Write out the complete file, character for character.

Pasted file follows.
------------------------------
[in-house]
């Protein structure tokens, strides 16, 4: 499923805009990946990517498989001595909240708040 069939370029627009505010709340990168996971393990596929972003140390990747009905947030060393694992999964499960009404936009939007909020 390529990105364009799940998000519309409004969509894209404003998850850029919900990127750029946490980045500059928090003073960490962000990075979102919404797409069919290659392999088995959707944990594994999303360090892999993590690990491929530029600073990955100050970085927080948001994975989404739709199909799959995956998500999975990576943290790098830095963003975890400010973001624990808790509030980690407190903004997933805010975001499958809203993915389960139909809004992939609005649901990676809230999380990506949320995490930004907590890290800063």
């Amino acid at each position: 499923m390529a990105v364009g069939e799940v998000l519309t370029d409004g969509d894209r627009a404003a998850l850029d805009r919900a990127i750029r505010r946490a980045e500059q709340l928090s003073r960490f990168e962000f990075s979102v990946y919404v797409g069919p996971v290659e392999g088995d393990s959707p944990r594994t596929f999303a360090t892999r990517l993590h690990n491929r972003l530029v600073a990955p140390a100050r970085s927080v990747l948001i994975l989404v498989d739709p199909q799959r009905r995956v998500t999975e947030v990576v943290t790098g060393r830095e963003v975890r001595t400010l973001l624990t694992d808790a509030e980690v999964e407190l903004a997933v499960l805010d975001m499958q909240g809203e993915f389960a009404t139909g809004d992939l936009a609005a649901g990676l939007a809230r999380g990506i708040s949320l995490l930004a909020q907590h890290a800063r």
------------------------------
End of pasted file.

[in-house]
């Protein structure tokens, strides 16, 4: 499923805009990946990517498989001595909240708040 069939370029627009505010709340990168996971393990596929972003140390990747009905947030060393694992999964499960009404936009939007909020 390529990105364009799940998000519309409004969509894209404003998850850029919900990127750029946490980045500059928090003073960490962000990075979102919404797409069919290659392999088995959707944990594994999303360090892999993590690990491929530029600073990955100050970085927080948001994975989404739709199909799959995956998500999975990576943290790098830095963003975890400010973001624990808790509030980690407190903004997933805010975001499958809203993915389960139909809004992939609005649901990676809230999380990506949320995490930004907590890290800063």
């Amino acid at each position: 499923m390529a990105v364009g069939e799940v998000l519309t370029d409004g969509d894209r627009a404003a998850l850029d805009r919900a990127i750029r505010r946490a980045e500059q709340l928090s003073r960490f990168e962000f990075s979102v990946y919404v797409g069919p996971v290659e392999g088995d393990s959707p944990r594994t596929f999303a360090t892999r990517l993590h690990n491929r972003l530029v600073a990955p140390a100050r970085s927080v990747l948001i994975l989404v498989d739709p199909q799959r009905r995956v998500t999975e947030v990576v943290t790098g060393r830095e963003v975890r001595t400010l973001l624990t694992d808790a509030e980690v999964e407190l903004a997933v499960l805010d975001m499958q909240g809203e993915f389960a009404t139909g809004d992939l936009a609005a649901g990676l939007a809230r999380g990506i708040s949320l995490l930004a909020q907590h890290a800063r």